Thursday, May 21, 2015

Doesn't CASA Mean "House" in Spanish?

Do you know what a CASA is? If you were like me, I had heard of a CASA, but really had not idea what they actually did.

My CASA Class. One of these things is not like the others.

Let's start with the basics; CASA stands for Court Appointed Special Advocate. Let's get a little deeper. The following is taken directly from the CASA website.

Every day in this country, 1,900 children become victims of abuse or neglect, and four of them will die every day. Court Appointed Special Advocates (CASA) for Children is a network of 950 community-based programs that recruit, train and support citizen-volunteers to advocate for the best interests of abused and neglected children in courtrooms and communities. Volunteer advocates - empowered directly by the courts - offer judges the critical information they need to ensure that each child's rights and needs are being attended to while in foster care.
Volunteers stay with children until they are placed in loving permanent homes. For many abused children, a CASA volunteer is the only constant adult presence in their lives. 
In the county that I (Matt) live, Elkhart County (in Indiana), there are over 100 children who do not have a CASA. It is a great need to make sure that all children have someone who is committed to having their best interest in mind. As a CASA you have an amazing opportunity to advocate for neglected and abused children to help ensure that the child is placed into a safe and permanent home as soon as possible.

There are 950 CASA programs in 49 states, so chances are, there is one near you. You do go through special training to help prepare you to be a CASA. If you are interested in becoming a CASA go to their website and look for the local CASA program in your area. You truly can help make a difference in the lives of children in your community.

Being sworn in by the Magistrate.

Monday, May 18, 2015

How Going to the "Wrong" Conference Was the Right Thing

On April 10th, 2015 I walked, unintentionally, into a new view of my entire life and the lives of others.

The Empowered To Connect Simulcast target audience was to people who take care of adopted or foster children coming from hard places - abuse, neglect or troubled births. 

I am a single professional who's life and work deal with other professionals, but...I'm a board member of Village to Village International.  So, other than a connection to non-profit that helps children...I had no business being there.

I was wrong.

I walked away from the conference with not only a deeper compassion for all children, but all who would grow up from childhood...all people.  I saw myself in a new way.  I saw my history, my story, in a new way.  And I could understand others in a new way.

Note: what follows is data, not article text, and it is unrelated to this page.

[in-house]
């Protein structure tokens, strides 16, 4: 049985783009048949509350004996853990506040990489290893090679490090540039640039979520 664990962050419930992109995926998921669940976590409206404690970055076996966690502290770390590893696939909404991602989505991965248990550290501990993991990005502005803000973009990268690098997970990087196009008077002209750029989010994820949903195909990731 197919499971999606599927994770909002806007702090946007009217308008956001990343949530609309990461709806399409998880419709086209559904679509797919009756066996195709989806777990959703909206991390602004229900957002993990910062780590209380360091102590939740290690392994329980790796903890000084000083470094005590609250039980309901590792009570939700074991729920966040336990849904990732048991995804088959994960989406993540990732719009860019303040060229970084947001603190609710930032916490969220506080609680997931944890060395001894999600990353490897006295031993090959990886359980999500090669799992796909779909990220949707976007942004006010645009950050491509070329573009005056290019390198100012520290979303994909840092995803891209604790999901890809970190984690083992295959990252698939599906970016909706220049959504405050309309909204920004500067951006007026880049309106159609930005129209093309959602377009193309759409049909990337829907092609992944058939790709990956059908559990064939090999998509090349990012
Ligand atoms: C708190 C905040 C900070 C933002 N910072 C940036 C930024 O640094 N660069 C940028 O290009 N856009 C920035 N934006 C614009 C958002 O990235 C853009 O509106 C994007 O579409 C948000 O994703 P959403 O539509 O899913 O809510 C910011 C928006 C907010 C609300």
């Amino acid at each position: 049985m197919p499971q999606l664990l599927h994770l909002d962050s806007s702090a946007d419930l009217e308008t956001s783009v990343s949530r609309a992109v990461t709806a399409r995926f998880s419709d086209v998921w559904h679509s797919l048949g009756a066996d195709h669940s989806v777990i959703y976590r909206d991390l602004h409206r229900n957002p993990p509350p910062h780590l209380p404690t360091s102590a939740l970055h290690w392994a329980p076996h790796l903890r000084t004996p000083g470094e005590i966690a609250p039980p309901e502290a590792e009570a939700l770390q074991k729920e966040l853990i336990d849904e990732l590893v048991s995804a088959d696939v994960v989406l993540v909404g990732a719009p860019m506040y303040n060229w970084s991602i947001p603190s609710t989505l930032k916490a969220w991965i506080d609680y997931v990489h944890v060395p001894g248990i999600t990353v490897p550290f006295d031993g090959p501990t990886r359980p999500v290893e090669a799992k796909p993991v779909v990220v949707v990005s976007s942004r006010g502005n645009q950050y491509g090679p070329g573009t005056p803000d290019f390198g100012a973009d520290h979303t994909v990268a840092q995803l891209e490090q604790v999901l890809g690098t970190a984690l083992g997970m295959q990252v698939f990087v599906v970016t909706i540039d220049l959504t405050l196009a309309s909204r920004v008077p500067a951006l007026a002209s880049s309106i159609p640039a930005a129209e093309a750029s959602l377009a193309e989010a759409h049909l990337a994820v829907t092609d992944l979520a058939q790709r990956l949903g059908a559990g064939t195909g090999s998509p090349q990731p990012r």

Sounds a bit grandiose.  Let me explain.

My biggest takeaway was a section they called the Attachment Dance.  In my amateur view, attachment is a psychological and relational term describing how the manner in which a primary caregiver (mother or father) consistently treats a child has significant and long lasting effects on how that child sees themselves and treats others all the way into adulthood.  

As we went through the four types of attachment: Secure, Avoidant, Ambivalent and Disorganized (I’m not going to get into specifics here), I saw that I was a classic example of one in particular ...and it wasn't the ideal (secure attachment is ideal).

Immediately upon realizing how I fit that style I saw relationships with friends, family, colleagues and clients in new ways.  What was just a mass of historical events, started to form into a coherent pattern that made much more sense.  That one concept gave me an understanding, a language, to better navigate and express relational challenges, blindspots and inclinations that I didn't have access to before.

I put it this way.  Imagine I have a favorite restaurant I go to every week year after year.  I sit down, they hand me a menu, I order, eat, pay and leave.  Then, one day, I discover that the restaurant has 3 other menus!  For years, I paid no attention to the variety of food I'd seen others order because that's what a menu was for, variety.  But what does it mean that many (most?) were ordering from a completely different menu?   They didn't simply choose things different than my normal preferences, they had choices I didn't have.  And therefore, I had choices they didn't have.  My menu was spartan, the food was consistently bland, but it had the calories I needed to get on with my life.  Another menu had a well-balanced, flavorful fare.  Still another had foods that were either 3 stars or a step above garbage.  And finally there was a menu with where some of the foods were poisoned, you just didn't know which ones.  

Knowing people were choosing from wildly different menus, would that not change how you’d see EVERY outing at that restaurant?  Would that not make you view the restaurant experience in a new way?  Would people’s responses to the food and the restaurant itself start to make more sense?

It is the same with relationships.

Ultimately, my experience at the ETC Simulcast opened me up to greater compassion and understanding of others so I can be a better uncle, friend, brother, son, colleague, professional...and that means I will have better relationships and those who interact with me will do so also.   

And to think, I just went there expecting some interesting information on adoption and foster care.

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